As a first time Olympian, American softball pitcher Jennie Finch has only one goal in mind when she lands in Athens, Greece, for this summer's Olympic games. That is to help the United States softball team successfully defend its gold medal.
Jennie Finch will be Team USA's number two starting pitcher as the American women look for their third softball gold medal in as many Olympics.
Before landing a spot on the United States Olympic team, she led the University of Arizona to the 2001 U.S. collegiate national championship as a junior, finishing the year with a record of 32 wins and no losses. That set a U.S. record for softball victories in an undefeated collegiate season.
She ended her college career with 119 wins and only 16 losses, including six perfect games among her 13 no-hitters, a 0.15 earned run average and 784 strikeouts. Finch also won a record 60 consecutive games stretching over three seasons at Arizona. While there, she played under the man who is now head coach of Team USA, Mike Candrea.
During her senior season, Finch posted a record of 34-6 with a .97 earned run average, recording 366 strikeouts. With that performance, she was a finalist for the ESPY Collegiate Athlete of the Year award.
Playing for the national team, the 23-year-old right-hander helped the United States win the 2002 World softball championship, going 2-0 with a 1.17 earned run average and striking out 12 batters in 12 innings. She was also part of the gold medal-winning United States team at the 2003 Pan American Games.
Off the field, Finch is just as busy. She was a television commentator during the 2003 Women's College softball World Series.
Finch can also be seen filing reports as a correspondent for Major League Baseball's "This Week in Baseball" television program. She also pitches to major league hitters such as Barry Bonds on the show. In February 2004, she took the mound during the Pepsi All-Star softball game and struck out Major League Baseball hitters Albert Pujols, Mike Piazza, and Marcus and Brian Giles.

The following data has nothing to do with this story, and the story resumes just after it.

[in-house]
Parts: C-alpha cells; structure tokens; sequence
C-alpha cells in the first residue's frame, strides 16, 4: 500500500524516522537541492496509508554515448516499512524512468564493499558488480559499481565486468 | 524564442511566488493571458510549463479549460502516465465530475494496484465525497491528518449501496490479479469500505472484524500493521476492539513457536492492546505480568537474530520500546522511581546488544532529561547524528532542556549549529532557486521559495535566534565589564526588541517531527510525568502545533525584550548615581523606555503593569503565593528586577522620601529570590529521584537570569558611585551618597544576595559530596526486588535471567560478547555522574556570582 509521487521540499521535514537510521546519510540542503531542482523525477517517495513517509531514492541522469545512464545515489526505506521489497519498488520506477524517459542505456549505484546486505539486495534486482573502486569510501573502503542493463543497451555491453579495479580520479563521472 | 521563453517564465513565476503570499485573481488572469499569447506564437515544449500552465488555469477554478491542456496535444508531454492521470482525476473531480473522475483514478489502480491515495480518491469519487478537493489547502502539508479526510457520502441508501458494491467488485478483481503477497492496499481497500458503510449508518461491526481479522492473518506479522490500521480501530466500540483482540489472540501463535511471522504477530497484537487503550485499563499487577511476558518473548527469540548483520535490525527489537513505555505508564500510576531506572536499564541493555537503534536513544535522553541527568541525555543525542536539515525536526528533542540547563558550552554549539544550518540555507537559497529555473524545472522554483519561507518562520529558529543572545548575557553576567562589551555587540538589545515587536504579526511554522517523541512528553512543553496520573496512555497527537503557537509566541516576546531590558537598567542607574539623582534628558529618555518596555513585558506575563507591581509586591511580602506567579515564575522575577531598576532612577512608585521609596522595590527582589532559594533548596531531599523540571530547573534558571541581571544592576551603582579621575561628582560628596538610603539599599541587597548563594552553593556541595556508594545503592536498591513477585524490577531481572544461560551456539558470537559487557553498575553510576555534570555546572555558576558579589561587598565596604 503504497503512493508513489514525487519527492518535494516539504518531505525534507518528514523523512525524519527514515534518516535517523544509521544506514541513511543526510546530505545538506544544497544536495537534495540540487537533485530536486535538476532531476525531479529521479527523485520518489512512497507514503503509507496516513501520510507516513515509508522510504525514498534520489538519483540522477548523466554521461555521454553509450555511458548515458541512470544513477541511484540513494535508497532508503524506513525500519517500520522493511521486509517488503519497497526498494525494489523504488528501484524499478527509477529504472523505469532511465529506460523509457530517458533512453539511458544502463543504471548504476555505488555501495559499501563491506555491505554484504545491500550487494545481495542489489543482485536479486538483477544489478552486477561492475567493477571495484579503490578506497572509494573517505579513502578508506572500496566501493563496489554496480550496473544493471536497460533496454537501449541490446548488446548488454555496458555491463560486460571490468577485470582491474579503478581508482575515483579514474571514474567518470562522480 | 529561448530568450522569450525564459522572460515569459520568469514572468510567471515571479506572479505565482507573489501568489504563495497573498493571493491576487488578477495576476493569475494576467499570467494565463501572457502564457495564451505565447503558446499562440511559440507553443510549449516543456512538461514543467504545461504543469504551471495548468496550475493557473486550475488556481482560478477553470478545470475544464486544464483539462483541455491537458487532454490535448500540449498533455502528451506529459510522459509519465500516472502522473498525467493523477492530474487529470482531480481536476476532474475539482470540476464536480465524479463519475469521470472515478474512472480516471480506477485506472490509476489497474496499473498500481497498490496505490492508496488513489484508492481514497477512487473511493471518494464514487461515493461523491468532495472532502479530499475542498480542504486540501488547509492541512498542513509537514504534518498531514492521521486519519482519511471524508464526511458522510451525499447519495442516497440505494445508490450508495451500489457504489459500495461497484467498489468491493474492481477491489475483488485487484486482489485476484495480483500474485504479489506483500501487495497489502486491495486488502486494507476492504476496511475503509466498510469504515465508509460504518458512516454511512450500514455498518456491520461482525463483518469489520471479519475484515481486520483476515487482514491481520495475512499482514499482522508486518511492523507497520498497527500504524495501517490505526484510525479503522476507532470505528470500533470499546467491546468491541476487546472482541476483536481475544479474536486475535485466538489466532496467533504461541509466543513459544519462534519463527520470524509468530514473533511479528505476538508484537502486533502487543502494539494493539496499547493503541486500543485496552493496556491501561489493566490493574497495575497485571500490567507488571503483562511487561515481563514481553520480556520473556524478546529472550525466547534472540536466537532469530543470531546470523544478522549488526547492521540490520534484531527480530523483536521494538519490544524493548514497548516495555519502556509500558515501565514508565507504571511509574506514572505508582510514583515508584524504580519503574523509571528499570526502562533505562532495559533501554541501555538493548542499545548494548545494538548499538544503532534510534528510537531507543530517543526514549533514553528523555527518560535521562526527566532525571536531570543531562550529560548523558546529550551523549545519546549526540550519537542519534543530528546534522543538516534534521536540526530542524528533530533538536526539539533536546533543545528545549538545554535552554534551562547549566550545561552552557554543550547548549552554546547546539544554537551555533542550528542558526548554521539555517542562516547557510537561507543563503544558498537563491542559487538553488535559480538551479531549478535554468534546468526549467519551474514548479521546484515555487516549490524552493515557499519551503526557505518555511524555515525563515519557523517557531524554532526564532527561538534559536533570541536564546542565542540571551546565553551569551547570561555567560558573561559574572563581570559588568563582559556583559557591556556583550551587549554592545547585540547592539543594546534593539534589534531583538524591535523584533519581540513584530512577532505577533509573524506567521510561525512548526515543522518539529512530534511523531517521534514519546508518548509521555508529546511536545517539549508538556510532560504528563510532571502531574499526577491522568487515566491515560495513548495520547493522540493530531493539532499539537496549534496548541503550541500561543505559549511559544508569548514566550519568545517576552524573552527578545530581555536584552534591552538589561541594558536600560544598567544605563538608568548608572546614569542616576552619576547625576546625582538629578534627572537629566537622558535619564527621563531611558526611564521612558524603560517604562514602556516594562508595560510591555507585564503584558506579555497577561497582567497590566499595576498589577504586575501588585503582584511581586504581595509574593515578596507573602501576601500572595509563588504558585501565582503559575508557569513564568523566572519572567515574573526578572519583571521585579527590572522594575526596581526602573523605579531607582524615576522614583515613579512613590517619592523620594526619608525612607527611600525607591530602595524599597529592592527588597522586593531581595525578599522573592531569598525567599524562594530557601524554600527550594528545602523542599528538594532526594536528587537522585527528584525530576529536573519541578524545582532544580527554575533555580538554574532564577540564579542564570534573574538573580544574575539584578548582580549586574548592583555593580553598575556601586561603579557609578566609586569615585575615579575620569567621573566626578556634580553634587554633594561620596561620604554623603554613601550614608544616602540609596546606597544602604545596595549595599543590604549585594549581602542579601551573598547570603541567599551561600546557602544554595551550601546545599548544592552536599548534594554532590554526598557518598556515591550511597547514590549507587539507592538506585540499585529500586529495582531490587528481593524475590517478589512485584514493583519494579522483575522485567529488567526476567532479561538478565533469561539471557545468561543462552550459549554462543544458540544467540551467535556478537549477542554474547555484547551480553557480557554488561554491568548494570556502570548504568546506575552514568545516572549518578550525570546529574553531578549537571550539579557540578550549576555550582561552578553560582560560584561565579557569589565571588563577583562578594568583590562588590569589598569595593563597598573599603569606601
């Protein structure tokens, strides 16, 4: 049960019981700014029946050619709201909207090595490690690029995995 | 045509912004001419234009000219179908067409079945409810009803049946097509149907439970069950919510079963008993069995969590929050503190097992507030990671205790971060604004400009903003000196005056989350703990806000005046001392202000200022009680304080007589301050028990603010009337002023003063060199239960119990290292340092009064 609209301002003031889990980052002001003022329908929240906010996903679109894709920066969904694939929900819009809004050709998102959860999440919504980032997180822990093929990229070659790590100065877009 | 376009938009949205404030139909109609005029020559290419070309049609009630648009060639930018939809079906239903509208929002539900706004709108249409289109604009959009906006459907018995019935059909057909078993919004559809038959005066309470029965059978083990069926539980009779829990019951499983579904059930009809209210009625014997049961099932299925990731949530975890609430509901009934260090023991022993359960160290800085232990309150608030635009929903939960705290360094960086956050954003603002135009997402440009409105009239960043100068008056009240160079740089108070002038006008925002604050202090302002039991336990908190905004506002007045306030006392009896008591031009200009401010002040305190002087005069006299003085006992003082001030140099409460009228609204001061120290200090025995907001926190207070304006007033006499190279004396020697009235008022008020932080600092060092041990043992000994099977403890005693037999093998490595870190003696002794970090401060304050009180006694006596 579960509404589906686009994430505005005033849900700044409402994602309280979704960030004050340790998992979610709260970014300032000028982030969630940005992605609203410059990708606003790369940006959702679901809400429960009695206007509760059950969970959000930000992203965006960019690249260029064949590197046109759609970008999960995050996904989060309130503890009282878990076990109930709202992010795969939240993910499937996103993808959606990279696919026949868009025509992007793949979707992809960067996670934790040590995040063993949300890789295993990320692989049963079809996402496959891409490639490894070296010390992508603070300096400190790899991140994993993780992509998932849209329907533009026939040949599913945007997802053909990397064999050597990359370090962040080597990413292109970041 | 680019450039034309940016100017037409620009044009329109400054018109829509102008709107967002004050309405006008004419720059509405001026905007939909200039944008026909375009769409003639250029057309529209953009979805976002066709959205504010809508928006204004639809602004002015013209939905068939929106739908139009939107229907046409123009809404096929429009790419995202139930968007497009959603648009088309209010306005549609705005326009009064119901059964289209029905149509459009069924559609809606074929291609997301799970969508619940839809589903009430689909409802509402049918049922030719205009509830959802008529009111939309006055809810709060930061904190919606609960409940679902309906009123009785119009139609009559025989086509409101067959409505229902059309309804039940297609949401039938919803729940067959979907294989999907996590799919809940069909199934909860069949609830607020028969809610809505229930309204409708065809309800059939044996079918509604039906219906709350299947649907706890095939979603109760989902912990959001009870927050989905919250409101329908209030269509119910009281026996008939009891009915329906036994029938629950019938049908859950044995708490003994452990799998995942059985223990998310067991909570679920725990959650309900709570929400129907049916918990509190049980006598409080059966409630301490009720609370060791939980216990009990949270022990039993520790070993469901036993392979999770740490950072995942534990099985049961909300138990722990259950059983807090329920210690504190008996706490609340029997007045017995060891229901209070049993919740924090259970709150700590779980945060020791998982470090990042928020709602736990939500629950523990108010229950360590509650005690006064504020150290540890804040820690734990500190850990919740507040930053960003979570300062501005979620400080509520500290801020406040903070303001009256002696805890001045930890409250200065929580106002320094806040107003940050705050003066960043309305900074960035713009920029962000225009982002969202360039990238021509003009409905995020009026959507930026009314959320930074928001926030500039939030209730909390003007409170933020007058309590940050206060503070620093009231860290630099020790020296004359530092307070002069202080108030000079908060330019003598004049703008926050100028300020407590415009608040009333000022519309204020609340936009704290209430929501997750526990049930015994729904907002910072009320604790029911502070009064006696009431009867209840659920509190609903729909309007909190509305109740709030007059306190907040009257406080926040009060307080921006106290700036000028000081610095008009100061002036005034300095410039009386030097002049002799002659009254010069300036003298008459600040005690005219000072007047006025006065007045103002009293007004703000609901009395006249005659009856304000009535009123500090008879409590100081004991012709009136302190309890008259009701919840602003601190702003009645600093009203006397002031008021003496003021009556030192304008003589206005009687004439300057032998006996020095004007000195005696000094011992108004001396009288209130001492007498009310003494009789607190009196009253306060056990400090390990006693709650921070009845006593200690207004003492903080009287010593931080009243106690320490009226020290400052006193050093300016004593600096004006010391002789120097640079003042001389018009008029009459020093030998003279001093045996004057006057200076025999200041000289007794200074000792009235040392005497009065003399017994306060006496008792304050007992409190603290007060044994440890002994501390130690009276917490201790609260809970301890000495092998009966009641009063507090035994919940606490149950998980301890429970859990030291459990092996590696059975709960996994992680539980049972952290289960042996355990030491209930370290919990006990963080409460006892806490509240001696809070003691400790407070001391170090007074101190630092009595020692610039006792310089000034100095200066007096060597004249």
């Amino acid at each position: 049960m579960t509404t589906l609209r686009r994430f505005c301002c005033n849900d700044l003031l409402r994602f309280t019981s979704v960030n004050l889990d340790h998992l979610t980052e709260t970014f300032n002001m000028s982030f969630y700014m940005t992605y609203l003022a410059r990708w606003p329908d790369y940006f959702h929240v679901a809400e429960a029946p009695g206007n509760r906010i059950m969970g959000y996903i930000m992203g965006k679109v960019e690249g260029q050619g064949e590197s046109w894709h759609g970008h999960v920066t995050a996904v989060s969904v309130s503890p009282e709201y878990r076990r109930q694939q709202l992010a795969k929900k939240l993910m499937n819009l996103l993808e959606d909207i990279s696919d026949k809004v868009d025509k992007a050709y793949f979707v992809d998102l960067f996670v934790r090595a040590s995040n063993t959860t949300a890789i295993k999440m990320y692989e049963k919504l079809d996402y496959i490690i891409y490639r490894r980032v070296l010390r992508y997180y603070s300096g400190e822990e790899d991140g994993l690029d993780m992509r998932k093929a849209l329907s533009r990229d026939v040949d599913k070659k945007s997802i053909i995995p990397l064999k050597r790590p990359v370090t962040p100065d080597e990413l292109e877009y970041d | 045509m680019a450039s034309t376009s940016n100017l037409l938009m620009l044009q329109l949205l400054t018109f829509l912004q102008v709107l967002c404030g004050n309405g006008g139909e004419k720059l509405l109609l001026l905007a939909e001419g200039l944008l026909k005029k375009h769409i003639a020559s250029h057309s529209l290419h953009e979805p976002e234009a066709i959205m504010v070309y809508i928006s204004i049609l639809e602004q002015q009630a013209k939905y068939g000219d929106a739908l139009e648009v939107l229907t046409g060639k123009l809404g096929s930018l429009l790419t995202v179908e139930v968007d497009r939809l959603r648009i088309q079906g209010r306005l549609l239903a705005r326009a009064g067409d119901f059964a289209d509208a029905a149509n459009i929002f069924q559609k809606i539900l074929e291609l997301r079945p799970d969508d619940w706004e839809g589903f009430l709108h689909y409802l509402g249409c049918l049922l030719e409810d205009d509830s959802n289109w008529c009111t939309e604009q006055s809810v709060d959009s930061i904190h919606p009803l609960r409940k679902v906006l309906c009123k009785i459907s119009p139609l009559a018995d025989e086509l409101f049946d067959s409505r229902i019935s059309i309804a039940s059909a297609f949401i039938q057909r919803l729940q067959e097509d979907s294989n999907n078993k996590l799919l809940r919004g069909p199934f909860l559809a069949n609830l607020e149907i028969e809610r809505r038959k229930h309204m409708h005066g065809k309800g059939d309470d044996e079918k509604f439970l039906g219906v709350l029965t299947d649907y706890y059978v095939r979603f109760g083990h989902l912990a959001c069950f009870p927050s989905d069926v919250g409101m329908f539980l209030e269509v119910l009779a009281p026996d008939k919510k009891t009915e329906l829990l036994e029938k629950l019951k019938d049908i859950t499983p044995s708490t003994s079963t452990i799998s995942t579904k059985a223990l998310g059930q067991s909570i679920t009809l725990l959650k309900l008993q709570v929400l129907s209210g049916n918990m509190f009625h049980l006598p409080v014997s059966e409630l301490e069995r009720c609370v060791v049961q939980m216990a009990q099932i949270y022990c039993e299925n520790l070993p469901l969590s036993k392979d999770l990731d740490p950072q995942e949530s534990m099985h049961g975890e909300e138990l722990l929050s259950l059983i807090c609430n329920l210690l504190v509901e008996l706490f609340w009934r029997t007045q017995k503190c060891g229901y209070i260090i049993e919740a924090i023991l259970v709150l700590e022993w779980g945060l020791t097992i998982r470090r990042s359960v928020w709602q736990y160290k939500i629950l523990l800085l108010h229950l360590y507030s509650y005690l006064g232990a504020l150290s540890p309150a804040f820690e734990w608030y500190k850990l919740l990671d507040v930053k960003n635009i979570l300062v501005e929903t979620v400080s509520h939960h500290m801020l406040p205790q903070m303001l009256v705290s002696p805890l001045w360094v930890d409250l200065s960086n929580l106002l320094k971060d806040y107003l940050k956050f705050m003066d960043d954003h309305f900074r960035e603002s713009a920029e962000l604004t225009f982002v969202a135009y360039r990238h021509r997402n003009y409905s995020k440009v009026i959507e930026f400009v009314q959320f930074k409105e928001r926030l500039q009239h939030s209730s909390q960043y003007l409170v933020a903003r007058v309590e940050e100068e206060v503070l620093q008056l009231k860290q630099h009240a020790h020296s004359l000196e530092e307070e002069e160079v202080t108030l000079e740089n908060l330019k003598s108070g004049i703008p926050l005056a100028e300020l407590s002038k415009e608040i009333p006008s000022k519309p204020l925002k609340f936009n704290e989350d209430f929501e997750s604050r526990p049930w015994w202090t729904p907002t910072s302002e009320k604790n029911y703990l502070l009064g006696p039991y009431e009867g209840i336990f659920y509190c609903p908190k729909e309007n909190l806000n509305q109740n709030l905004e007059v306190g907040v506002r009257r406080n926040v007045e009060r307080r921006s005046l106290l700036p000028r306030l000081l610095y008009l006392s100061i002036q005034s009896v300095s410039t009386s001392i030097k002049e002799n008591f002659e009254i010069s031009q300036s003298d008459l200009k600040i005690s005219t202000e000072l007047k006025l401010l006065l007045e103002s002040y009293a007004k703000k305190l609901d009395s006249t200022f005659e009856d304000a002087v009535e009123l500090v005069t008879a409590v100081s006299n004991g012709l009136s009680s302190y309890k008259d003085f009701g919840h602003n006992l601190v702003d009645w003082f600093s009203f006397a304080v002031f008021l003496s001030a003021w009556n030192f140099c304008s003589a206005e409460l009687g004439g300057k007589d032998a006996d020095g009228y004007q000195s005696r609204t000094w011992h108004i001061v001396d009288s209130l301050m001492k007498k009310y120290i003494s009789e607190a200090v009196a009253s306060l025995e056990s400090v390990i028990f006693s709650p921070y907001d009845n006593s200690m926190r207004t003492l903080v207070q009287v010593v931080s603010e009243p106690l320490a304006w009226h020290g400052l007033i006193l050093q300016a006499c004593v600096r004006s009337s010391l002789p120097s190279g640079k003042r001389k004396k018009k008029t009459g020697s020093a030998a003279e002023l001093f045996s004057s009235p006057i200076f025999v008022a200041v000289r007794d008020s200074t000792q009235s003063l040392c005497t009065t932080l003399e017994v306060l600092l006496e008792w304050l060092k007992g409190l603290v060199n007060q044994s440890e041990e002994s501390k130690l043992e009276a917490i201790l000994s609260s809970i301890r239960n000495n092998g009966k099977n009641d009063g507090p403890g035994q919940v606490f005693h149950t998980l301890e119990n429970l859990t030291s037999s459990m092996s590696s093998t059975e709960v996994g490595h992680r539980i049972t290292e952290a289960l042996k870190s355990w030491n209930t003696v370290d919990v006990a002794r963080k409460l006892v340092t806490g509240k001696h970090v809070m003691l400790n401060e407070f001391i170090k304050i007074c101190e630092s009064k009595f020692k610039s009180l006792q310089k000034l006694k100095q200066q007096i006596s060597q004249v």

Finch can throw 112 kilometers (70 miles) per hour. Because of the shorter distance from the softball pitcher's mound to home plate, it is equivalent to a baseball pitcher throwing 148 kilometers (92 miles) per hour.
Some male players will not step in the batter's box, but those who do find out how good Jennie Finch's fastball is.
"I don't think they realize how talented softball players are, and I don't know if TV does us justice, and I think they come out with their male egos, and it's kind of fun for them to think, 'alright, I can hit this. A girl can't throw that fast,'" says Ms. Finch. "And sure enough I've been pretty successful against them. So, I think once they see it in person and they get in the batter's box against us, it gives them a new outlook."
Finch is also involved with the Cal Ripken Senior Foundation, where she conducts clinics to teach young girls the fundamentals of the game. She hopes to help mold the next generation of softball players.
Heading into her first Olympics, Jennie Finch is excited to be part of a team that includes Olympic gold medalists Lisa Fernandez and Lori Harrigan. She is also grateful for the advice they have given her and other newcomers to the team.
"It's truly a great honor to be able to share that, share the field with them and just experience what USA Softball is all about," she adds. "They've done a great job of really teaching us the tradition of USA Softball and preparing us to go into Athens and continue the tradition."
After the Olympics, Jennie Finch will marry Major League Baseball's Arizona Diamondbacks pitcher Casey Daigle. In addition to a gold wedding ring, she also hopes she will have a gold medal.